Spring / printemps 2023

“Everyone knows there is a battle”: Colleges, Universities, and the Education of Occupational Therapists in Ontario, 1970 to 1985

Peter L. Twohig
Saint Mary's University
Published August 3, 2023
  • Occupational Therapy,
  • Postsecondary education,
  • Mohawk College,
  • Committee on the Healing Arts,
  • Health care,
  • Health professionals
  • ...More
How to Cite
Twohig, Peter L. 2023. “‘Everyone Knows There Is a battle’: Colleges, Universities, and the Education of Occupational Therapists in Ontario, 1970 to 1985”. Historical Studies in Education / Revue d’histoire De l’éducation 35 (1). https://doi.org/10.32316/hse-rhe.vi0.5115.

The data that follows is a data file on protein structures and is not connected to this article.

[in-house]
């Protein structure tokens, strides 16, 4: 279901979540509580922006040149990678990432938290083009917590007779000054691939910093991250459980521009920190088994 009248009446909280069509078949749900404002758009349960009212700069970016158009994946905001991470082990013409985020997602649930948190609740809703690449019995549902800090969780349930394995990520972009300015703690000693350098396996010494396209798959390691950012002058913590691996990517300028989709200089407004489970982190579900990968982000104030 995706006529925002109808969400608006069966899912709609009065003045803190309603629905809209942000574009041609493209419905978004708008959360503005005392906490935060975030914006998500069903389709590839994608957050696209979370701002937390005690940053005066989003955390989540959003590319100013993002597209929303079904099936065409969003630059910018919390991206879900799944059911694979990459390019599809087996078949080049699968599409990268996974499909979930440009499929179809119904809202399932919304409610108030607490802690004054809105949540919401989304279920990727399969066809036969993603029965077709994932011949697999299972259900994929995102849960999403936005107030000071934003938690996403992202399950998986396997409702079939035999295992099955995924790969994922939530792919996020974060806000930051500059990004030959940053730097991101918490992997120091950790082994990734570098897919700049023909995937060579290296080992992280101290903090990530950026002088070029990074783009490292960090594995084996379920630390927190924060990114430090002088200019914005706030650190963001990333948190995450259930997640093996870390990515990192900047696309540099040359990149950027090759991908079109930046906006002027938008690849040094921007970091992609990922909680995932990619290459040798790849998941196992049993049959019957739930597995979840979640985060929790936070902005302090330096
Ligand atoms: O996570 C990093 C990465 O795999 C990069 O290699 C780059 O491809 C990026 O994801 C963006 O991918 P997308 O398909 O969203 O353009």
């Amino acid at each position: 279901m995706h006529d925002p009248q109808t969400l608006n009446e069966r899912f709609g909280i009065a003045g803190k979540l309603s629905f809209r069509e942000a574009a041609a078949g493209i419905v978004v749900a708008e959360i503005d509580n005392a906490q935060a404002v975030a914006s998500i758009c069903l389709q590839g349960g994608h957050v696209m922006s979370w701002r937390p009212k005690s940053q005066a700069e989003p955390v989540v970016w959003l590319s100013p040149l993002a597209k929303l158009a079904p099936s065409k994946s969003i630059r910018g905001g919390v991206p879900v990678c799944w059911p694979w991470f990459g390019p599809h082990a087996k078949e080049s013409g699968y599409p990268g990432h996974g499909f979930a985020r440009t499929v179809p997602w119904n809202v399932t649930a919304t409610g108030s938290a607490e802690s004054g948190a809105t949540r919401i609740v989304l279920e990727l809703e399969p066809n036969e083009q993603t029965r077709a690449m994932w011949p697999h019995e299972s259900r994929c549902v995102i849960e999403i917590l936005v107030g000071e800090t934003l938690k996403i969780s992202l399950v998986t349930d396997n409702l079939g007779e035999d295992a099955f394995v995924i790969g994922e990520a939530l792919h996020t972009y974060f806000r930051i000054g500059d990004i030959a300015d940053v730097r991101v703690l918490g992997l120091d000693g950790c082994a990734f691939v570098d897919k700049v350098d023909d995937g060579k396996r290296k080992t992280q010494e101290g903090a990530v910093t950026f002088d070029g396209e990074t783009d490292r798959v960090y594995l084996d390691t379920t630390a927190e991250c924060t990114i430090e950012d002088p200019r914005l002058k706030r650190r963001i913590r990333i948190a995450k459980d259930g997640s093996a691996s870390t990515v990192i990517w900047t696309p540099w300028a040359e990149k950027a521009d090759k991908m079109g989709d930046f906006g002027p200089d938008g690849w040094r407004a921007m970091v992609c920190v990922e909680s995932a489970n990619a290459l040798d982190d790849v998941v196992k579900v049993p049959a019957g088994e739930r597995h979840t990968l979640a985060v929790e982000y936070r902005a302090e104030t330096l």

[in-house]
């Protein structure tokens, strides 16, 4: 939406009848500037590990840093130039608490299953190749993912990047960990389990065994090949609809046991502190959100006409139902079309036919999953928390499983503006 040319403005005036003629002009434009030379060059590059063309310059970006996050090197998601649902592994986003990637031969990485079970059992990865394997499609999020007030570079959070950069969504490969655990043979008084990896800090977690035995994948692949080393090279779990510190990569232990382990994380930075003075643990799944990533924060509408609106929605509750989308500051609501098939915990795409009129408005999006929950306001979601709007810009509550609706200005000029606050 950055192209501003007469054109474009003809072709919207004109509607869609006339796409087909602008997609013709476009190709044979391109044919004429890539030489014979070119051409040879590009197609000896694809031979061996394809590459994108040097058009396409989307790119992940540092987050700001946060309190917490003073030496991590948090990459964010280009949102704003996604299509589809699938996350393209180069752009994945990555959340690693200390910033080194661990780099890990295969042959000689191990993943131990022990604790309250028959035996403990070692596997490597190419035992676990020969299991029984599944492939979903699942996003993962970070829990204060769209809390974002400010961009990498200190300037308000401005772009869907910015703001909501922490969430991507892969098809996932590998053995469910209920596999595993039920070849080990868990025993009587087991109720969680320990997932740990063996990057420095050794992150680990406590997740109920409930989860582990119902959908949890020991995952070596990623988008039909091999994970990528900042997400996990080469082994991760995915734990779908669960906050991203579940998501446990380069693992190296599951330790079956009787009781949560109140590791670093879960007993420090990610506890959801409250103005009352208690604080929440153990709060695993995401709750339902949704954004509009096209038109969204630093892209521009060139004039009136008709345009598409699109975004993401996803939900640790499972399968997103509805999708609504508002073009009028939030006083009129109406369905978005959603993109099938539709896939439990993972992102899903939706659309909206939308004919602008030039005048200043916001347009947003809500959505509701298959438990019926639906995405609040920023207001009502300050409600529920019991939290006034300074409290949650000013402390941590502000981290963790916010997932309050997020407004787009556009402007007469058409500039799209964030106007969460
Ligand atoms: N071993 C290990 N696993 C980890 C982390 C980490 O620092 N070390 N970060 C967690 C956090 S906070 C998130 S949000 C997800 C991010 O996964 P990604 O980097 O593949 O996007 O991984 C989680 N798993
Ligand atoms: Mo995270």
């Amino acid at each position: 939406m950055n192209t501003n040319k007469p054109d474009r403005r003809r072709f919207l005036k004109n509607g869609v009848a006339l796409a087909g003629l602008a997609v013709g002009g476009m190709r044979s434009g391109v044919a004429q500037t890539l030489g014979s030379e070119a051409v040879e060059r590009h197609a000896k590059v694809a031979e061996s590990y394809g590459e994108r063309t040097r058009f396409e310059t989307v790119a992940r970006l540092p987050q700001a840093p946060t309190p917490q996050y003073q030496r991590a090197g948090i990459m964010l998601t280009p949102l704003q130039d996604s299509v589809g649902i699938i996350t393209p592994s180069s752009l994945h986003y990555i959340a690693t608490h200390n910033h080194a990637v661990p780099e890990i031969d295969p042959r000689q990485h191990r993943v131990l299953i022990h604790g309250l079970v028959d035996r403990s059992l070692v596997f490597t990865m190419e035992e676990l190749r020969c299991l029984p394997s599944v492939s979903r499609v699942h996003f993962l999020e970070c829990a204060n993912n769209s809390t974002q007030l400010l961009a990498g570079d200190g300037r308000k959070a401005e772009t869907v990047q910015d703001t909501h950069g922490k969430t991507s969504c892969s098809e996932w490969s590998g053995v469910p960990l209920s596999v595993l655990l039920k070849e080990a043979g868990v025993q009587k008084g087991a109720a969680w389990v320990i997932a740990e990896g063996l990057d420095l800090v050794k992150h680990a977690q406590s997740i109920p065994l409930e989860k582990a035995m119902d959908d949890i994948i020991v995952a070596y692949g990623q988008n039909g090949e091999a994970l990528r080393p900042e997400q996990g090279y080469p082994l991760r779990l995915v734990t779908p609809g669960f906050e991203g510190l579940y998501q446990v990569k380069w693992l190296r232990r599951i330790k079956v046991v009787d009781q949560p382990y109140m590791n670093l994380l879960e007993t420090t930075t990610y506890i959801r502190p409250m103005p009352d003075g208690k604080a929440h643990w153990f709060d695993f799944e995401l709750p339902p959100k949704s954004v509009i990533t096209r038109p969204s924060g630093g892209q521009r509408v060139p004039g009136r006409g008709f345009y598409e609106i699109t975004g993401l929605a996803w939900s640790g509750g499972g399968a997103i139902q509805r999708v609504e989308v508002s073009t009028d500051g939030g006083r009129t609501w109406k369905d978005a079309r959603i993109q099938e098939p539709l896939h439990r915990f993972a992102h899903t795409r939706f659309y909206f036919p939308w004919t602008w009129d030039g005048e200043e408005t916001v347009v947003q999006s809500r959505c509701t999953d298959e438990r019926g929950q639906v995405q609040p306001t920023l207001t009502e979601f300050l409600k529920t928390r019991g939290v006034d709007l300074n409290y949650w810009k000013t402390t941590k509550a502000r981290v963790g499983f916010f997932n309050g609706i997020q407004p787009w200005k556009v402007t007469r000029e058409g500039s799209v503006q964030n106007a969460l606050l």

Following the creation of Ontario’s Colleges of Applied Arts and Technology (CAATs) in 1965, an interested group of health care providers and educators in Hamilton began to advocate for the creation of a program in occupational therapy at Mohawk College. Historically, occupational therapy education in Canada took place within universities, so a college-based program was viewed as a significant development by the Canadian Association of Occupational Therapists (CAOT) and its provincial branches. The idea of the Mohawk program was developed concurrently with the work of Ontario’s Healing Arts Committee, which put forward more than two hundred recommendations that would reshape the education of health care workers. These two elements, the development of an occupational therapy program within a CAAT and a major review of education for health care workers, were viewed with concern by the CAOT. This paper analyzes the history of this educational development and the response of the profession of occupational therapy. It illustrates the strategies used by the CAOT, and the Ontario Society of Occupational Therapists, to delay the implementation of the program. The paper also illustrates the development of minimum standards for entry to practice, accreditation policies for education programs, and membership requirements for the CAOT, all of which were connected to employment prospects. All of this had implications for the viability of the Mohawk College program and for its graduates.